So I live under a rock since I'd only recently discovered this amazing genre called "Sci-Fantasy."
To quote one definition: "Science Fantasy takes traditional Fantasy and Science Fiction tropes and throws them in a blender, purposely creating settings that have the feel of both. Expect to see a lot of classic Fantasy tropes (e.g. warriors with swords, dragons, wizards, castles, and elves) and a lot of standard Science Fiction tropes (e.g. spaceships, aliens, lasers, scientists, robots, and Time Travel)."
Sci-fantasy has been confusing people since it came around in the 1950s. But you're in good company because even the biggest of science fiction franchises, Star Trek and Star Wars, are often classified (and some of their writers and creators agree) instead as being science fantasy.
But however you want to label them, there are some pretty entertaining reads to be found all around.
Check out these 10 sci-fantastic reads to suit your cravings under this wonderful genre-bending genre!
Sure, there's math, tesseracts, and science about. But there's also a plethora of supernatural beings (The Mrs. W's and The Black Thing) in this classic quintet.
Seven Crowns seamlessly blends the worlds of YA science fiction and fantasy in one page-turning adventure you don't want to miss! From cat-eyed hobos to spaceships to terraforming, you'll find lots of sci-fi elements to love. But you'll also find a heaping serving of fantasy in the form of rival royal families and magical gifts, like foresight, healing, plant magic, and persuasion.
Can there be anything more fantastical than dragons? But add in the elements of genetic engineering and time travel and you've got another genre blender!
Chloe Carmichael is a normal sixteen-year-old New Yorker who suddenly finds herself in a battle that stretches across multiple universes, with an enemy bent on destroying everyone in all of them.
Unexplained super abilities, multiple universes, time travel, multiple universes, super abilities, other planets/aliens, futuristic weapons and gadgets. You'll find them all in the "Finding Me" series.
The Bloodcaster Chronicles is about a witch sent to kill an angel, but he has the power to manipulate time. This series has heavy elements of magic, but the concept of the timeline and how some events are fixed and cannot be altered is a nod toward science fiction.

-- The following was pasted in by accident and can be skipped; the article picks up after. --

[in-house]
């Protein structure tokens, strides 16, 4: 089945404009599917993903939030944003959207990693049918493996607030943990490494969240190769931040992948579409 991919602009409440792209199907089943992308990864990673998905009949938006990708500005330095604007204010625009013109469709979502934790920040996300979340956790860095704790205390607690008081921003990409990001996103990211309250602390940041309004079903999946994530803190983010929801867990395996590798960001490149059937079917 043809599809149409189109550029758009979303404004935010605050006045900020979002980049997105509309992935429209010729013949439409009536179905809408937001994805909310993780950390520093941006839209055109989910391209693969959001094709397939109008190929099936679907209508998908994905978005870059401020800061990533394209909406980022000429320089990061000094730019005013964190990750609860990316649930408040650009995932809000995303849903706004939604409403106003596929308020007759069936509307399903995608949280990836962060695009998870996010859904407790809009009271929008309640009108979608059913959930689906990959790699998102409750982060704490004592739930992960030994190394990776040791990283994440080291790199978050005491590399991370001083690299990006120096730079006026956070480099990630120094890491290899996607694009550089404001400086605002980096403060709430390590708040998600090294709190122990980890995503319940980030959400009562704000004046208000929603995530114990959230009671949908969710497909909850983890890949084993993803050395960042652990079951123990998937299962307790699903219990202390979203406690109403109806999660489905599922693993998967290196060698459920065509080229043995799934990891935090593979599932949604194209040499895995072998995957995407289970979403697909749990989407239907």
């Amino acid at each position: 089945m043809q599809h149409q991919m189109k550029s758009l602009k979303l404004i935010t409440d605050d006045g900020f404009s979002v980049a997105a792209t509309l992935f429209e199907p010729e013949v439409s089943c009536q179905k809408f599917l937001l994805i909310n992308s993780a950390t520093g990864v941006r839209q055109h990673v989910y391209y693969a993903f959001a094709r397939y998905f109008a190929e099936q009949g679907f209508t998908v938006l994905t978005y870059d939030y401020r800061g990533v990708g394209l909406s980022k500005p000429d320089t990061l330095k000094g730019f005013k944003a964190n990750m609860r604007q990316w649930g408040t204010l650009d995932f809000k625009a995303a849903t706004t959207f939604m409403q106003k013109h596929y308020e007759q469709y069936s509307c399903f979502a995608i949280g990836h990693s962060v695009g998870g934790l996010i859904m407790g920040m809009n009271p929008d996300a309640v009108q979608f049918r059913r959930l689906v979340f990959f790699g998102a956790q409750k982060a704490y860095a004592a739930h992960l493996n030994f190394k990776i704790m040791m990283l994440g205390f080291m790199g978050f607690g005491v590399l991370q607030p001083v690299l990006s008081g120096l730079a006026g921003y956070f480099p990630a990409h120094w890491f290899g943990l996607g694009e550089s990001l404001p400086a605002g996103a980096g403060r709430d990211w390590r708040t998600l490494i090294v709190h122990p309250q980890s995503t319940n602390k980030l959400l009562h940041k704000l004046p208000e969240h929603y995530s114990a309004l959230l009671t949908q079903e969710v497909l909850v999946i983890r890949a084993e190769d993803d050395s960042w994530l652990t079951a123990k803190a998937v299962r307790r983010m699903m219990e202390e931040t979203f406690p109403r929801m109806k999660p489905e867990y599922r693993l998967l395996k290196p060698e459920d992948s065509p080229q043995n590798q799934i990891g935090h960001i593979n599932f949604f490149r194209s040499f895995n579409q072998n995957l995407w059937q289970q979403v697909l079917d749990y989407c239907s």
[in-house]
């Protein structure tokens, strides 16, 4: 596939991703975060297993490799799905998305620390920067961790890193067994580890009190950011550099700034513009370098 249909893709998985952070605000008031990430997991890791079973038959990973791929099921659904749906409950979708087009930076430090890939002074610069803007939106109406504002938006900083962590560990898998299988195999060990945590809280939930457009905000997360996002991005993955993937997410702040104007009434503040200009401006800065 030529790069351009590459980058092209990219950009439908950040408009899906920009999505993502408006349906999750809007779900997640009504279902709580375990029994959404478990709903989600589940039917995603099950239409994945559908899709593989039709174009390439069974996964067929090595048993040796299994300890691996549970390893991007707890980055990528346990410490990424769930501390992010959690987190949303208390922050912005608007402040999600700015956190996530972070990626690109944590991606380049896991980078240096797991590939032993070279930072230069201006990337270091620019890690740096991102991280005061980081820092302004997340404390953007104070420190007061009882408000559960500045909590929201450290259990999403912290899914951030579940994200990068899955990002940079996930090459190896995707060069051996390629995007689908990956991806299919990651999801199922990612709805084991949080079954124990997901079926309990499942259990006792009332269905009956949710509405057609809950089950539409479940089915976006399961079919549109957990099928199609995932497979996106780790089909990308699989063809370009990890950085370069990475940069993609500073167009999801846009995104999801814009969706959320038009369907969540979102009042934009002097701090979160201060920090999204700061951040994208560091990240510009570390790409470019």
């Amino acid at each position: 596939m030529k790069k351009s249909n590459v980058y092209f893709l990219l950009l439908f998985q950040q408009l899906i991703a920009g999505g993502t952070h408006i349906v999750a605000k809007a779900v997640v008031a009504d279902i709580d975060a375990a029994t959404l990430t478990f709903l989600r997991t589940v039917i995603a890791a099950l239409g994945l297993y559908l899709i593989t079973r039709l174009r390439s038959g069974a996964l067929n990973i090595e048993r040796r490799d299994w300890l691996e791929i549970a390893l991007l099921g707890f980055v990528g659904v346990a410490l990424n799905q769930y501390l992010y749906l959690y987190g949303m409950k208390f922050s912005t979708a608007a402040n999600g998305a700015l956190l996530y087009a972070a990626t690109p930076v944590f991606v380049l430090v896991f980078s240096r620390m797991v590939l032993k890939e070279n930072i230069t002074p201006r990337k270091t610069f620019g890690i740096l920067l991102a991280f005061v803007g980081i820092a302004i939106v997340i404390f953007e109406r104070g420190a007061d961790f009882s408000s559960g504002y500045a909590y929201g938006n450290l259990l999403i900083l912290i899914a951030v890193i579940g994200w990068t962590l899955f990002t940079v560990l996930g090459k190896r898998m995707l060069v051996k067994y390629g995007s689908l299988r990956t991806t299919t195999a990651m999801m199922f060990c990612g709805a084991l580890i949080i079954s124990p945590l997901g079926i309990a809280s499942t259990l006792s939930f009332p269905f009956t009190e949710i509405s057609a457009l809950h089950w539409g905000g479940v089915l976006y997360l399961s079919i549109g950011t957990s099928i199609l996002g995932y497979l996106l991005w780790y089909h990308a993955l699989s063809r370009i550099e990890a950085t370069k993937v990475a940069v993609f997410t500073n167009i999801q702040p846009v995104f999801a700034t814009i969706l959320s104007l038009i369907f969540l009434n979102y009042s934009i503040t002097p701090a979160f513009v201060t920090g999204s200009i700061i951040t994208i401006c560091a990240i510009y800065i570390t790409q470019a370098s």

R.L. Perez loves time travel, but on the mystical and magical side of things, so she always includes (to quote Doctor Who) a "wibbly wobbly timey wimey" twist in her series.
Orson Scott Card even mentions that "one of his rejections mentioned that it was a good story, but it wasn't right for the magazine, as it was Fantasy rather than Science Fiction. He said that the reason it was considered Fantasy was because none of the scientific backdrop was present in the story."
Leitao wanted to reverse the usual trope "character encounters magic."
Saytera, one of the main characters, grows up in an isolated island where she learns magic. She's also an archer. Here, she leaves the magical place to go to an academy where there's no magic. The idea is that in life, usually we have magic as children, but end up loosing it as we age. A part of her arc is connecting with her magic again.
Survivors of the Rising Sea, elegantly blends sci-fi and fantasy through the use of advanced technology juxtaposed against traditional fantasy archetypes. For example, a vast, well-organized pirate mafia has sprung up in response to the Viking overlords' ban on technology. The mafia salvages, repairs, and repurposes technology to build their ships, homes, and handheld devices. Even the Vikings benefit from agricultural technology that turns algae into biofuel for their naval fleets.
It's "portal fantasy" and "sci-fi adventure." In this series, we jump through the multiverse, travel through time, tinker with high-tech gadgetry, encounter parallel world versions of ourselves, erase memories, have visions about other worlds, engage supernovae, and find soulmates, all while trying to escape from a veiled, sinister organization with a bit of a morally-gray agenda.
Is it sci-fi or sci-fantasy? Check it out and let me know what you think.
Come on. Yes. Of course. I know it's a movie now and "Dune" is surely the most important piece of sci-fi ever written but because of its mystical elements, which could possibly be attributed to either magic or sophisticated technology, let's just say I agree with Arthur C. Clarke who said "any sufficiently advanced technology is indistinguishable from magic."
Are you still confused between sci-fantasy and sci-fi and fantasy?
Let us appease ourselves with this sweeping statement I found: "one could argue that the very best [books] transcend both genres into a unified epic."
And I always want my reads to be epic - regardless of the genre. Isn't that the most important thing?
What are your favorite sci-fantasy reads? Let me know in the comments!
This article was written by S. R. Breaker.
S. R. Breaker writes offbeat, quirky, easy reading teen/young adult science fiction and fantasy books. She has a thing for "portal fantasy" and loves to live vicariously through her characters. They don’t have to vacuum all day long and are almost always guaranteed to survive any fantastical or thrilling incidents, no matter how treacherous she writes them. Visit her epic worlds in books.